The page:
Sourdough (rec.food.sourdough) Discussing the hobby or craft of baking with sourdough. We are not just a recipe group, Our charter is to discuss the care, feeding, and breeding of yeasts and lactobacilli that make up sourdough cultures.

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Old 15-11-2003, 10:57 PM
ab
 
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Default Dick Adams' bread

I must compliment you Mr. Adams.

After viewing your loaves, baked both in and out of pans, I wondered if you
had conned us by photographing only the ones which came out best.

So I baked a loaf following your explicit instructions and came up with a
very tasty item. I am impressed and intend to retain the recipe for future
"loafing."

Only one thing I do that you do not mention. When I place the dough in the
pan to begin it's rise, I lightly spray the top of the dough with cooking
spray. I then cover the pan with plastic wrap and insert a few small holes
therein, (the wrap not the pan). The wrap comes off cleanly at baking time
and the moisture is kept in during time of rise.

AB



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Old 15-11-2003, 11:45 PM
Dick Adams
 
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Default Dick Adams' bread


"ab" wrote in message=20
...

After viewing your loaves, baked both in and out of pans,=20
I wondered if you had conned us by photographing only=20
the ones which came out best.


No point to photograph unphotogenic objects.

I baked a loaf following your explicit instructions and=20
came up with a very tasty item. I am impressed and intend=20
to retain the recipe for future"loafing."


Don't discount the possibility of dumb luck. It often strikes
on the first try. Well, if you should lose the "recipe", you can=20
always search it up on the Web, or figure it out de novo using
the calculator at http://samartha.net.

Only one thing I do that you do not mention. When I place=20
the dough in the pan to begin it's rise, I lightly spray the top=20
of the dough with cooking spray. I then cover the pan with=20
plastic wrap and insert a few small holes therein, (the wrap=20
not the pan). The wrap comes off cleanly at baking time and=20
the moisture is kept in during time of rise.


That is interesting. But I should tell you that my rising loaves
are always covered or enclosed. Almost always it is under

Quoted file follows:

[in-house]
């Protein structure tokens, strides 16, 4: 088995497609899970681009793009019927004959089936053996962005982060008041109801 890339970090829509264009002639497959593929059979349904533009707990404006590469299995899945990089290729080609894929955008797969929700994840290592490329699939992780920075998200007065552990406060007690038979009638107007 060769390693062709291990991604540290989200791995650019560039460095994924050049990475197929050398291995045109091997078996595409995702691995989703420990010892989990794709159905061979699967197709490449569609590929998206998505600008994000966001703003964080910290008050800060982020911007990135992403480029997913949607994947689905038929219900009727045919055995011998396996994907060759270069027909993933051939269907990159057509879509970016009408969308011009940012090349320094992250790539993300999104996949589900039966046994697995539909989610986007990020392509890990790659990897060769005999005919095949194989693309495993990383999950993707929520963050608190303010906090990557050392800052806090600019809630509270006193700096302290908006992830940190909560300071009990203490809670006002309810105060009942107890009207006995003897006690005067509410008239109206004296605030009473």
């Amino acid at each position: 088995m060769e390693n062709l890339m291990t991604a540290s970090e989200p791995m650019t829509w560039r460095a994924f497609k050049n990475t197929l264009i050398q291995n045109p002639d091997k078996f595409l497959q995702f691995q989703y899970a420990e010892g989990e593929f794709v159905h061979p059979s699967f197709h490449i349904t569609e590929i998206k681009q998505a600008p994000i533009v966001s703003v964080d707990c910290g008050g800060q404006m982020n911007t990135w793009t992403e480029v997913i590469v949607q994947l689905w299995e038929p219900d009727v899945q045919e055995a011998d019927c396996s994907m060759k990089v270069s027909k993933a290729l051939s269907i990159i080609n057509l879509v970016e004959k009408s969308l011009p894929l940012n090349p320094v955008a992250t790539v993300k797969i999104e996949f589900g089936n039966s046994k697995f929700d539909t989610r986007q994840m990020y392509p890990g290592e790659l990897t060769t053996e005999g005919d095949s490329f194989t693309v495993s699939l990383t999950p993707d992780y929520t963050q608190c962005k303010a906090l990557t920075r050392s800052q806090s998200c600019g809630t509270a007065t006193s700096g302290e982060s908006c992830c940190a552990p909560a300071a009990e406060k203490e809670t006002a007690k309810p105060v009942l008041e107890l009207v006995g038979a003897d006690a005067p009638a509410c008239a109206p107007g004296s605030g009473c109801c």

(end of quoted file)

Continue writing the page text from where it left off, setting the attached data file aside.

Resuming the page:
the translucent plastic base of a garment storage box also
covering wetted items like cellulose sponges or a dishtowel.
(For some purposes, thermostated heat is supplied, from=20
resistive elements underneath.) If that is omitted somewhere=20
in my web-posted stuff, I would like to know just where.

--=20
Dick Adams
firstname dot lastnameat bigfoot dot com








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Old 28-11-2003, 04:40 PM
ab
 
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Default Dick Adams' bread


"Dick Adams" wrote in message
...


Don't discount the possibility of dumb luck. It often strikes
on the first try. Well, if you should lose the "recipe", you can
always search it up on the Web, or figure it out de novo using
the calculator at http://samartha.net.

Don't discount the reality of a good "recipe." Have used it more than once
at this juncture. Results all good. This is my first try only as it relates
to your method. Have been working with sourdough for over 15 years.


That is interesting. But I should tell you that my rising loaves
are always covered or enclosed. Almost always it is under
the translucent plastic base of a garment storage box also
covering wetted items like cellulose sponges or a dishtowel.
(For some purposes, thermostated heat is supplied, from
resistive elements underneath.) If that is omitted somewhere
in my web-posted stuff, I would like to know just where.


My intention was to present the techinique I used to keep the dough moist.
It was not to say that you didn't mention "covering" during rise. My "spray
& wrap" method works me as I am sure covering as you do does the job also.

AB









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